Question Performanc per Area and Performance per Watt of Apple Firestorm vs Zen 3 vs Intel Golden Cove ?

FlameTail

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Dec 15, 2021
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Can someone calculate the [1] Performance per Area and [2] Performance per Watt of the following cores:

1) Apple Firestorm
2) AMD Zen 3
3) Intel Golden Cove

Thanks in advance : )

Edit : I Wouldn't mind values of Sunny Cove if Golden Cove isn't available.
 

Det0x

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Sep 11, 2014
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Performance in what ? Cinebench r23 or Cpumark99 ? Packman ?

What architecture of Zen3 ? APU or 5xx0 series or maybe Epyc ? What Alder lake SKU ? At what binning, cherry picked silicon or over how big average sample size ?

Area including what ? Cores alone ? Uncore? with or without L1, L2 and L3 ? Memory controller ? IO die for Zen3 ? Maybe you mean mm2 socket ?

How do you measure power ? In idle or in what workload ? avx512 or SSE ? Including gpu (apu) ? Powerdraw shown in hwinfo or measured from the wall ? What bios settings, MCE enabled ?

Your question is like me asking what the color purple taste like.. it have no meaning.
 
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moinmoin

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This tool tries to make performance per watt comparable based on Cinebench 23:




But most of the questions raised by Det0x still apply.
 

nicalandia

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Can someone calculate the [1] Performance per Area and [2] Performance per Watt of the following cores:

1) Apple Firestorm
2) AMD Zen 3
3) Intel Golden Cove

Thanks in advance : )

Edit : I Wouldn't mind values of Sunny Cove if Golden Cove isn't available.
Performance per area would need to be taken as a whole(with SMT On and full $Cache) because HT/SMT only takes about 5% of die area.
 

nicalandia

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Okay, I was able to finish a Quick Research on each core area(mm2 on the die) and performance using Geekbench I will try to find info for power usage.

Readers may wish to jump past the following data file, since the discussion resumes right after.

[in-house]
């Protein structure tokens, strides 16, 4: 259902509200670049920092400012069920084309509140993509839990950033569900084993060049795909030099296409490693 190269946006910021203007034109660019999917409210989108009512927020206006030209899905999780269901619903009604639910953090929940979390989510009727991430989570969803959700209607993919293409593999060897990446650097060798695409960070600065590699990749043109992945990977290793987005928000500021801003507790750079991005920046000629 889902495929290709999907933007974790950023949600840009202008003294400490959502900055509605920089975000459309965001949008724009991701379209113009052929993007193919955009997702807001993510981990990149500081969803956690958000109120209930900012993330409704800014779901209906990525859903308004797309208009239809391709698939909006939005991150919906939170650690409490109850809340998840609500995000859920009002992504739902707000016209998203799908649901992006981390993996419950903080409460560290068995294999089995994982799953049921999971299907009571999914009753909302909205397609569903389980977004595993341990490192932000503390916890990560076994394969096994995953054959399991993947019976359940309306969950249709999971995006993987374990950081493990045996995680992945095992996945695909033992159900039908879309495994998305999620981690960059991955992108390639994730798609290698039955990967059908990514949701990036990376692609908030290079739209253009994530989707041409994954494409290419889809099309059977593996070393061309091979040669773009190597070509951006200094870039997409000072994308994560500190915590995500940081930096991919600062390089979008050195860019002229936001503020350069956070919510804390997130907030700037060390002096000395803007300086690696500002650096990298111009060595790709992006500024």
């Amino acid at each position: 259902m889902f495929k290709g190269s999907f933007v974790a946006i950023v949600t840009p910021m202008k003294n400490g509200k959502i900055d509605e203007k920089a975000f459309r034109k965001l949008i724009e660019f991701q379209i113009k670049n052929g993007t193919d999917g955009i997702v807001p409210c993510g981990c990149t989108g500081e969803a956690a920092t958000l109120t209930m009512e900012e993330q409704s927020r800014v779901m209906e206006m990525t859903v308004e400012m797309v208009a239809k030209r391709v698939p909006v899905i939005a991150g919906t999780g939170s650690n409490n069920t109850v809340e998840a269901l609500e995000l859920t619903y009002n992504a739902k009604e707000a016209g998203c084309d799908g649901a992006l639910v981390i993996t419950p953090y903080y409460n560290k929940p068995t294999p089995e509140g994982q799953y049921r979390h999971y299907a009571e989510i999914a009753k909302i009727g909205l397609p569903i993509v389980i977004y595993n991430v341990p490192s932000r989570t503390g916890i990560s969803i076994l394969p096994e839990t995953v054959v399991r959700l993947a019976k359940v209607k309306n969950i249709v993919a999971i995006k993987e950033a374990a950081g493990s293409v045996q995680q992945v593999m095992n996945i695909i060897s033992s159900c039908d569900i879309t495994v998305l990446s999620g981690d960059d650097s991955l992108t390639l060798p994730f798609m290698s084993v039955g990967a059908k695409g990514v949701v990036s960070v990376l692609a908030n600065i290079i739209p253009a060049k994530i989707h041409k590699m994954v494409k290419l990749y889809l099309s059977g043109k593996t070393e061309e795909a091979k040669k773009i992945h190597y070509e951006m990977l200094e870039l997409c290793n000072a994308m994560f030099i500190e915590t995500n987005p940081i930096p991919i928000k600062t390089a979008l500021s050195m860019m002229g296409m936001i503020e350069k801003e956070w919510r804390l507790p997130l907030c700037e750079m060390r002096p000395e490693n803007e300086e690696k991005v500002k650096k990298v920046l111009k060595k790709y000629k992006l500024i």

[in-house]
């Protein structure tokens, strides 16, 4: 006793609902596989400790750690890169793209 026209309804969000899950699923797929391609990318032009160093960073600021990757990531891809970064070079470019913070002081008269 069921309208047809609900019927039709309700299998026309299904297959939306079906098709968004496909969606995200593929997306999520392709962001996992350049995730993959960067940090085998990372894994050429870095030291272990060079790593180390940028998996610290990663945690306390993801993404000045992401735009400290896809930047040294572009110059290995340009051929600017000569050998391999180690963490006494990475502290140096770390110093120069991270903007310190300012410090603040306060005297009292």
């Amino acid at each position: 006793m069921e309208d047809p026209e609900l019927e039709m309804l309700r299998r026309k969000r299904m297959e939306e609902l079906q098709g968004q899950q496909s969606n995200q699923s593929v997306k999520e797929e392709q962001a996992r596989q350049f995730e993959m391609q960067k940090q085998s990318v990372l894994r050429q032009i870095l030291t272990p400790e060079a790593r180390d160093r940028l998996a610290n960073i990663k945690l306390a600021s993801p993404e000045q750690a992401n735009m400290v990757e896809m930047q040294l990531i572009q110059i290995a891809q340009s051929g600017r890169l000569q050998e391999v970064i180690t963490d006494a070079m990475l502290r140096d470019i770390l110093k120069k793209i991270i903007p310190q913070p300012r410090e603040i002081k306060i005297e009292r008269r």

So these scores are for Performance per Area(square millimeter) per core without L3$ just L2

A single Apple Firestorm core is about 9 mm2 in size, they get about 1740 points on GB5, that puts them at 193 points per area.

A single Amd Zen3 core is about 4.3 mm2 in size, they get about 1700 points on GB5, that puts them at 395 points per area.

A single Intel Golden Cove core is 7 mm2 and they get abut 2000 points on GB5, that gets them about 285 points per area.


Edit.

Also as I pointed out earlier, this is 1C/1T which puts the X86 CPUs on a disadvantage when compared to a 1C/1T Apple Firestorm. so add about 30% performance per core since the HT/SMT is already built on the Core
 
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soresu

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Dec 19, 2014
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Okay, I was able to finish a Quick Research on each core area(mm2 on the die) and performance using Geekbench I will try to find info for power usage.


So these scores are for Performance per Area(square millimeter)

A single Apple Firestorm core is about 9 mm2 in size, they get about 1740 points on GB5, that puts them at 193 points per area.

A single Amd Zen3 core is about 6.5 mm2 in size, they get about 1500 points on GB5, that puts them at 230 points per area.

A single Intel Golden Cove core is 10.5 mm2 and they get abut 190 points on GB5, that gets them about 100 points per area.


Edit.

Also as I pointed out earlier, this is 1C/1T which puts the X86 CPUs on a disadvantage when compared to a 1C/1T Apple Firestorm. so add about 30% performance per core since the HT/SMT is already built on the Core
Are the x86 core values corrected for fab node geometry differences to the N5 that A14 is produced on?
 

FlameTail

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Dec 15, 2021
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Okay, I was able to finish a Quick Research on each core area(mm2 on the die) and performance using Geekbench I will try to find info for power usage.


So these scores are for Performance per Area(square millimeter)

A single Apple Firestorm core is about 9 mm2 in size, they get about 1740 points on GB5, that puts them at 193 points per area.

A single Amd Zen3 core is about 6.5 mm2 in size, they get about 1500 points on GB5, that puts them at 230 points per area.

A single Intel Golden Cove core is 10.5 mm2 and they get abut 190 points on GB5, that gets them about 100 points per area.


Edit.

Also as I pointed out earlier, this is 1C/1T which puts the X86 CPUs on a disadvantage when compared to a 1C/1T Apple Firestorm. so add about 30% performance per core since the HT/SMT is already built on the Core

Thank you very much for this. Really appreciate the effort !

This was the type of calculation that i was exactly looking for !

It would be good if you or someone else can also do the same calculation for other benchmarks like Cinebench and SPEC.
That would help us to arrive at meaningful conclusion.